Reviews

Review of Exactly My Own LengthJane Draycott, PN Review 210

Quietly Visionary
Olivia Mccannon, Exactly My Own Length (Carcanet) £9.95

In a year of many strong debut collections Olivia McCannon’s Exactly My Own Length has been awarded the 2012 Fenton Aldeburgh First Collection Prize, in addition to an earlier nomination for the Seamus Heaney Centre Prize for Poetry. As its title suggests, this is a book of beautiful exactitude, thoughtful, acute and inventive, interested in intricate harmonic effects, in pinning down the largest-scale moments of all: ‘You gave me life / At 1 a.m. / It weighed 6 pounds 11 ounces’ (‘The Weight of Life’), ‘… a narrow gap in a smooth rock / Your own length, the fit exact / And soft enough to give up thought for sleep’ (‘Exactly My Own Length’). Like others of her generation McCannon is an international citizen, a literary translator living in both London and Paris from where she writes the arc of her close family’s history – Liverpool, Cairo, Normandy, Kiel – always with a dramatist’s sense of scale, apprehending lives simultaneously in their most historic and private manifestations:

Hope went into flowers that outgrew borders
Ambition into the hammering in the shed
Happiness into gaps so small it had to bow its head…
(‘No. 3’)

Hope, together with the rejection of its inverse, false hope, is a powerful presiding spirit in the book (‘Hope Street 1966′ stands as a key poem imagining her parents’ first meeting), and not least in the marvellous title poem: ‘Hope is allowed – while we talk – / I hope for you one of those coffins / Found in evening light on a summer walk’. In addition to her work as a translator McCannon collaborates with musicians on lyrics and libretti, and she has a very finely tuned ear, as skilled at barely audible echo and cross-rhyme as at more formally obvious patterning. The most subtle and moving harmonic work comes in the sequence of poems addressed to her late mother which constitutes the second half of the collection:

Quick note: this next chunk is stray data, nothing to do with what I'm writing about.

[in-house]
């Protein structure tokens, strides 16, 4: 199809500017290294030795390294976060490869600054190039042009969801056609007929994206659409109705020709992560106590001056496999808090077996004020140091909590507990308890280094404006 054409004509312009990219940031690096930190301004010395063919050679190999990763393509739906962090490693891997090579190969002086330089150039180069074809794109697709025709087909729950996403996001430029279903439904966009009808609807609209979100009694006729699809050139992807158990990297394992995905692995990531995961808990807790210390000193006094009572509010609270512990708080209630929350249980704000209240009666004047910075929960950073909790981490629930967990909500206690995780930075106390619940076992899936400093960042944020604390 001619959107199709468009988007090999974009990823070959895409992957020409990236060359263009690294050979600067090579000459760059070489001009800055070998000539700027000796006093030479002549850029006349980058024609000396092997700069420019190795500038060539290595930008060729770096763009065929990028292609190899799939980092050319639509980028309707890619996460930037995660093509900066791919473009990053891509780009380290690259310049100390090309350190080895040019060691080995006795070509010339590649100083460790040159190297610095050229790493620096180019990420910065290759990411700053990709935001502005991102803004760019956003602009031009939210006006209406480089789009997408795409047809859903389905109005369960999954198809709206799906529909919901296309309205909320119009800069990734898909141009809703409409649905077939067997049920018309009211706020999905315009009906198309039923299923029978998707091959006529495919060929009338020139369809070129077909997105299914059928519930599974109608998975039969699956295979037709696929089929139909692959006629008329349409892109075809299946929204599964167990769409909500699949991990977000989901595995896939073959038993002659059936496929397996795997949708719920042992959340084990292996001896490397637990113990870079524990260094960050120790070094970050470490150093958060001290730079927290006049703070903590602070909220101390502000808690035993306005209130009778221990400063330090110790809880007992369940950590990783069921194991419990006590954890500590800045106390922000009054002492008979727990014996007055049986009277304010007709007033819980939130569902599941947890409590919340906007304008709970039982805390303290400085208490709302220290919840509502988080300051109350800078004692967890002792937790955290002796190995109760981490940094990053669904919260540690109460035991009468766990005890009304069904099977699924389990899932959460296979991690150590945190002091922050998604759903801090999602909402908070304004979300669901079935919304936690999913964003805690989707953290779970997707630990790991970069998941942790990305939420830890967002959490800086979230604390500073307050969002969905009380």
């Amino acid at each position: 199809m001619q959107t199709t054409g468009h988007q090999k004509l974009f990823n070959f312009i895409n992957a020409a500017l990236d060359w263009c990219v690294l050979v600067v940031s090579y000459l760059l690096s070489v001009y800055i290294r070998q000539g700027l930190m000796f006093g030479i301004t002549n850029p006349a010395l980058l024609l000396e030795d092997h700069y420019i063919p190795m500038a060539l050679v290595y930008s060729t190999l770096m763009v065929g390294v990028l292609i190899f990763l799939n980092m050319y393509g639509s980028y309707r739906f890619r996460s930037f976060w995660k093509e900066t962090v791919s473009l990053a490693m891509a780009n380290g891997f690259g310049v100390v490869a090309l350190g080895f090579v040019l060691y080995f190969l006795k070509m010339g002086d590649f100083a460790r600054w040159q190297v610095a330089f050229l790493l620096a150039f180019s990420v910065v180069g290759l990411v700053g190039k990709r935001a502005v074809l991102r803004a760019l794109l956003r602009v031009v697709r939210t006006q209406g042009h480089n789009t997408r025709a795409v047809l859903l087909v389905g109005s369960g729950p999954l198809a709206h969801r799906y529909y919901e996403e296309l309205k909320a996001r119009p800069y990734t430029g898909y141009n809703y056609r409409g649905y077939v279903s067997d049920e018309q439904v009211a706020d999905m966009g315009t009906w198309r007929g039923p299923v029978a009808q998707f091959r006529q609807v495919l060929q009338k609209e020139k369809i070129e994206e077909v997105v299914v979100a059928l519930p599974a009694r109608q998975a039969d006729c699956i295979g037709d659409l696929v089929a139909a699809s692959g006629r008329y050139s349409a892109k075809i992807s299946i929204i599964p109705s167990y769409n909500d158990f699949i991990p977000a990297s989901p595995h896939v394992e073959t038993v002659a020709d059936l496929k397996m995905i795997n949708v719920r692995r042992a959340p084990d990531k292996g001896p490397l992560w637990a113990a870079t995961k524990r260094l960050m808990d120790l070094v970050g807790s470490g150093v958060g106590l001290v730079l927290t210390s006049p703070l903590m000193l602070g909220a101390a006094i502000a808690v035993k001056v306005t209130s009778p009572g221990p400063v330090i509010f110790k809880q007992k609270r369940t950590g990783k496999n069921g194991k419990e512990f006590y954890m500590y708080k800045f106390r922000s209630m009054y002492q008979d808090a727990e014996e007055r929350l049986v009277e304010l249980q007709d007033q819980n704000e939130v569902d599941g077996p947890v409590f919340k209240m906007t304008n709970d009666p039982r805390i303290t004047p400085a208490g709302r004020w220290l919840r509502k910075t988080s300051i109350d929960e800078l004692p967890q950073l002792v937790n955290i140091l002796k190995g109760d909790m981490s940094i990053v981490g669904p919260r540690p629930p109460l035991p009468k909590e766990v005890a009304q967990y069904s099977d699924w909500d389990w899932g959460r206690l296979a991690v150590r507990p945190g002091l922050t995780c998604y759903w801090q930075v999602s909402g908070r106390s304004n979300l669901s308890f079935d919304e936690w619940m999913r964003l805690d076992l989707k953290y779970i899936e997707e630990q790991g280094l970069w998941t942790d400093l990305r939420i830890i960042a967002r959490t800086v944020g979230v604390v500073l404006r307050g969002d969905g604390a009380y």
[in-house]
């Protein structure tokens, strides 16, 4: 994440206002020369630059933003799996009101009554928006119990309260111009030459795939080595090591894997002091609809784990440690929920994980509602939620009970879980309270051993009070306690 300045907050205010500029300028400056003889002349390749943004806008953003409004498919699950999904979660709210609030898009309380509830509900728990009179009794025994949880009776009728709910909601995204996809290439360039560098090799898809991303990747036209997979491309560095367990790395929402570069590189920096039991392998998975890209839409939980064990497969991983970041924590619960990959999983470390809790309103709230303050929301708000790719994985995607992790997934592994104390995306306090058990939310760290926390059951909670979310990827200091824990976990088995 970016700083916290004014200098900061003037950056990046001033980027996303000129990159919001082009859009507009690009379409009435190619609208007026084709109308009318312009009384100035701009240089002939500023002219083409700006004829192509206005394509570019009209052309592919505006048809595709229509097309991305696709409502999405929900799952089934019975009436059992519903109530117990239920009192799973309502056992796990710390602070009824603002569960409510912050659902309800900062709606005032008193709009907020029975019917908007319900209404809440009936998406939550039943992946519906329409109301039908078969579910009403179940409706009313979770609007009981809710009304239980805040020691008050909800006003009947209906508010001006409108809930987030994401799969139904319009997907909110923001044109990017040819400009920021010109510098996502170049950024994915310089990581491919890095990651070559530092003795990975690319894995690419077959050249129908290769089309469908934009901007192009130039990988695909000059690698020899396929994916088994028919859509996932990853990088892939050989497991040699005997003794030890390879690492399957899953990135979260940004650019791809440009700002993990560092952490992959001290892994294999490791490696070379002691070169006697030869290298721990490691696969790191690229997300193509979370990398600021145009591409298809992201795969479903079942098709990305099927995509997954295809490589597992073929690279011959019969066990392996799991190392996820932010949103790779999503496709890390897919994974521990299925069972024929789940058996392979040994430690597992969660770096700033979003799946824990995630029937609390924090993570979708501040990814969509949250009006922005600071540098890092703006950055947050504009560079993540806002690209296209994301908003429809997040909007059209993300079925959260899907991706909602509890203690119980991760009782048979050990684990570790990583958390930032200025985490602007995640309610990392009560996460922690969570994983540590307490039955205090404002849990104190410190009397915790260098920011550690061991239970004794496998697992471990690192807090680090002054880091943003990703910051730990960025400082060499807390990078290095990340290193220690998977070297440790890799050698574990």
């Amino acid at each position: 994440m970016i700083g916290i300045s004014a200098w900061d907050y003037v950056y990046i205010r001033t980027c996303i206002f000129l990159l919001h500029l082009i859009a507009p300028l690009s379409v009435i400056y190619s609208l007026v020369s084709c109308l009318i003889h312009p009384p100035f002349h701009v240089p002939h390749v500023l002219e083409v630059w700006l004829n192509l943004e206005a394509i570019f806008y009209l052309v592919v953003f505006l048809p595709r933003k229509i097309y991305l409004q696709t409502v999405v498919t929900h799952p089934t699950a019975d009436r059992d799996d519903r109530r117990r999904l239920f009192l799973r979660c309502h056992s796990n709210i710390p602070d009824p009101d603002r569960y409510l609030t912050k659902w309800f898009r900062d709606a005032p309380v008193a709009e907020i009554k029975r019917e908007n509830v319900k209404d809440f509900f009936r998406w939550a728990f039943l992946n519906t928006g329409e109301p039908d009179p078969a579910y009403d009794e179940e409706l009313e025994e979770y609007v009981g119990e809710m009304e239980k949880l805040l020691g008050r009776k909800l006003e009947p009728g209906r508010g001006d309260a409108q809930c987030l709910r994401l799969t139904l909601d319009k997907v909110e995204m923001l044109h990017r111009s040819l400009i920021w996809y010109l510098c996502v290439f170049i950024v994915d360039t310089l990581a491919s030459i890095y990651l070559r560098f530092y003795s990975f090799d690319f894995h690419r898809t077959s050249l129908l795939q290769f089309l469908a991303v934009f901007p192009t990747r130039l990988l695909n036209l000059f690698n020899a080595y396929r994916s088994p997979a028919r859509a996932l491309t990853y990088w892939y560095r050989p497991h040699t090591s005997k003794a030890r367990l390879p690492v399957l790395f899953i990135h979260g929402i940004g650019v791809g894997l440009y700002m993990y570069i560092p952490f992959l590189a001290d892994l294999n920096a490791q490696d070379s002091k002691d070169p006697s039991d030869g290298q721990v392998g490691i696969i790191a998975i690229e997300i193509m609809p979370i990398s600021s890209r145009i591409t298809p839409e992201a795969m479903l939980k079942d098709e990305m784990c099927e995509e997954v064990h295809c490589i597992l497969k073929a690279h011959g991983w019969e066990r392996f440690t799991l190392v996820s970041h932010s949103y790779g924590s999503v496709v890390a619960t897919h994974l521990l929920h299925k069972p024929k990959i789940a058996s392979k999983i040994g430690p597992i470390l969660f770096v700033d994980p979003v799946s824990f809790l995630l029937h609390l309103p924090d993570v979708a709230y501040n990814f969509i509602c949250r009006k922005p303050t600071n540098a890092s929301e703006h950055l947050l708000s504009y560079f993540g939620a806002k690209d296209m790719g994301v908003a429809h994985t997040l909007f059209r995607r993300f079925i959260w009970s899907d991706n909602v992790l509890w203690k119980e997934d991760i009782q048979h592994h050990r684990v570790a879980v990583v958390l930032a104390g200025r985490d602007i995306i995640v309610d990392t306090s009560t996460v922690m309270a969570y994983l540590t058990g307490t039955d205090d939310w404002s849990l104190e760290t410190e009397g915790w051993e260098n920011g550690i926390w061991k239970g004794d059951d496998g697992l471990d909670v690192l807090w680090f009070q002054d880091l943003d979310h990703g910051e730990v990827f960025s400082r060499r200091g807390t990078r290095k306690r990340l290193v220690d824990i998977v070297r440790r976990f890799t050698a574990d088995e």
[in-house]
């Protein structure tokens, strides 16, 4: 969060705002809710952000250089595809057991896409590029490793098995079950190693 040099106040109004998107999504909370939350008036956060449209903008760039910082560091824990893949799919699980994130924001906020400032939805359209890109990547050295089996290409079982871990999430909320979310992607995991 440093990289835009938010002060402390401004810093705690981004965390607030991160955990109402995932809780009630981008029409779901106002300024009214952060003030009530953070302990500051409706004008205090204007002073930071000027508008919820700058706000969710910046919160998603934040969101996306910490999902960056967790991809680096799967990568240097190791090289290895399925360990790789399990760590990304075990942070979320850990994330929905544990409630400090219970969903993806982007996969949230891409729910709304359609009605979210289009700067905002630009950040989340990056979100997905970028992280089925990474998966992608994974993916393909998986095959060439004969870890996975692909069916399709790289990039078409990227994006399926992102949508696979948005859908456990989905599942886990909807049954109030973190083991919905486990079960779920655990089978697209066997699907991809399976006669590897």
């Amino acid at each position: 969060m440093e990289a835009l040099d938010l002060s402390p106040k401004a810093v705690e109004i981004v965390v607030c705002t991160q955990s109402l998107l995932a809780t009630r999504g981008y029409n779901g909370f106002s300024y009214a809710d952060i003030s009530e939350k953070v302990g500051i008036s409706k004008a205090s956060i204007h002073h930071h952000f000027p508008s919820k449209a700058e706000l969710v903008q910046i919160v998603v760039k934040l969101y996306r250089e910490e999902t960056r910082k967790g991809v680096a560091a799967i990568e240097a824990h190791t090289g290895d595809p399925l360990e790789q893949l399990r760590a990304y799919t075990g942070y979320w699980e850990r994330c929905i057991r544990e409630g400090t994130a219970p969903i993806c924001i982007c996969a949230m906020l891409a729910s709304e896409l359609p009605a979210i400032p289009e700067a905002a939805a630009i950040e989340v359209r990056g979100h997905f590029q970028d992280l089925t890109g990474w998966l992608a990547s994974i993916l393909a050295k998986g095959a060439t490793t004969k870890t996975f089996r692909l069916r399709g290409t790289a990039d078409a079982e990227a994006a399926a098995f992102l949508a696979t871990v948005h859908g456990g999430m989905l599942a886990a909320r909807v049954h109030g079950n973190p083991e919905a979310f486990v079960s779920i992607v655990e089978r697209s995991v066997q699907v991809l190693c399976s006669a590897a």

Be watchful – she’s weak now
And may falter. Keep her awake
lift her up with thermal breezes
Always fly in daylight zones
(‘A Request to the Cranes’)

McCannon handles the transformative action of elegy with moving subtlety, her deliberate light tread, the mode in which she apprehends the world and recreates it, pushing with a very precise pressure on her material. Her imaginative delicacy is a determined one, pressing with powerful effect always to an exact dynamic point: ‘I hold your bruised hand / As tightly as it can bear’ (‘What To Do With a Baby’).

Like the speaker in ‘City of the Dead’ (‘I live in the shadow of the Sultan’s tomb / … I listen at dawn / For the voices of his retinue’) McCannon’s imagination operates ‘between the lines // Of tombs’. Here she feels most able to act upon the world, recall and reinvent it, consider her place in it. The poems in Exactly My Own Length are often quietly visionary, but their inventions are honest inventions, circling always back to the truth and ground-root of experience, its detail and limit, and all the more powerful for it.

 

Review of Exactly My Own LengthIan McMillan, Poetry Review, Spring 2013

Olivia McCannon’s Exactly My Own Length deservedly won the Aldeburgh First Collection Prize; it’s full of beautifully crafted poems built carefully from compassion and empathy, whether they’re remembering (and half-imagining) an intimate past, ‘Into Number Three they poured / The past, the present and the future / Held in the space between four walls. // The past tied up in the deposit / The present in the sum paid out each week / The future in someone else’s pocket’ (‘No. 3’), or detailing in heartbreaking stanzas the fading away of a parent: ‘I know you can hear and every day now / we are living through the horror / Of the one-sided conversation.’ (‘Conversation’). In the best possible way this is a self-help book, a collection that underlines the role that the heightened language of poetry can play as we try to make sense of our changing lives. She writes ‘Each page so busy and thronging / We won’t see the digits changing.’ (‘Book of Hours’). Except we will, because McCannon has pointed those changes out to us.